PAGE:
The growth and connectivity of brain cells (neurons) is critical for normal brain development and function. Alterations to the normal development of these cells can disrupt their ability to form connections and create neural networks. Deficits in neuronal connectivity are observed in a range of neurodevelopmental disorders including autism, attention deficit hyperactivity disorder, and can induce impairments in learning and memory. However, there is limited progress in the treatment of such disorders, as the mechanisms underlying neuronal developmental and connectivity in the normal brain remain unclear. Hyaluronan is a sugar molecule expressed throughout the body and brain, which has been shown to support non-neural cell development. Evidence suggests that this sugar is expressed in the developing brain, however its specific role in brain cell development is unknown. Thus, this research will provide a novel insight into the role of hyaluronan in normal brain function, and whether disruption of hyaluronan and the extracellular matrix contributes to various neurodevelopmental disorders. Further, this study will provide information on whether targeting hyaluronan disruption is a potential therapeutic strategy to promote normal brain function.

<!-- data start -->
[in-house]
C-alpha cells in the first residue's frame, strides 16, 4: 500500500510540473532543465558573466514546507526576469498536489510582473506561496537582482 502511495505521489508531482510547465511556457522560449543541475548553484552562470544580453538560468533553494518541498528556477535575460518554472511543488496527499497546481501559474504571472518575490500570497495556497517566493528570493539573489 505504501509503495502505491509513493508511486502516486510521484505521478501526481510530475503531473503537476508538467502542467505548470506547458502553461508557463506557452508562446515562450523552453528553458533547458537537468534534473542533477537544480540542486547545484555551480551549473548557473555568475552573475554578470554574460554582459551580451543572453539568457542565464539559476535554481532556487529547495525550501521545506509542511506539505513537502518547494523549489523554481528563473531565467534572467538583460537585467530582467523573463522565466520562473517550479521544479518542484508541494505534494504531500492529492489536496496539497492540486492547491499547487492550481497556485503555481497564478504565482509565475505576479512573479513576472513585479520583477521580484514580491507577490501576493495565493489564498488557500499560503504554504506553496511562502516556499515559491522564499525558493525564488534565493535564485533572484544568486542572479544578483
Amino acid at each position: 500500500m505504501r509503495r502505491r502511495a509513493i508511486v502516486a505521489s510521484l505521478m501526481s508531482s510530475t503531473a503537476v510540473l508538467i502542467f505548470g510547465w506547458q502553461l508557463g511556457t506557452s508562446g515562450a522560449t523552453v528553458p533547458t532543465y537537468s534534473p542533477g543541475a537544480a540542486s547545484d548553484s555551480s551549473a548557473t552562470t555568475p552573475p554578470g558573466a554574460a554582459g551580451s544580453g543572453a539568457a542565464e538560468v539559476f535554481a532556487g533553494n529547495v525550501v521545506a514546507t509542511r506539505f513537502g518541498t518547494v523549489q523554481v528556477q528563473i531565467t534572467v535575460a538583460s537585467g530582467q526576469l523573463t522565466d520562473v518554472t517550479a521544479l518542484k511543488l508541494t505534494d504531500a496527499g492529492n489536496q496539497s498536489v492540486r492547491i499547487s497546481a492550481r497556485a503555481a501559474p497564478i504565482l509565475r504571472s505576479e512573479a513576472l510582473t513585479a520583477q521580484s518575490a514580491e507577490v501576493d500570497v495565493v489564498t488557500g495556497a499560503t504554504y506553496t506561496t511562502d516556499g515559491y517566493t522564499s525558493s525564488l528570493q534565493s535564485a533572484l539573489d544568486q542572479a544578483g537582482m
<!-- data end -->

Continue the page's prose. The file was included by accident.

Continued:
In March 2022, the AMRF Covid-19 Relief Fund provided an additional $3,574. This was matched by a similar contribution from the University of Auckland’s Covid Hardship Fund.



Mr Conor Nelson

Dept. of Pharmacology & Clinical Pharmacology, The University of Auckland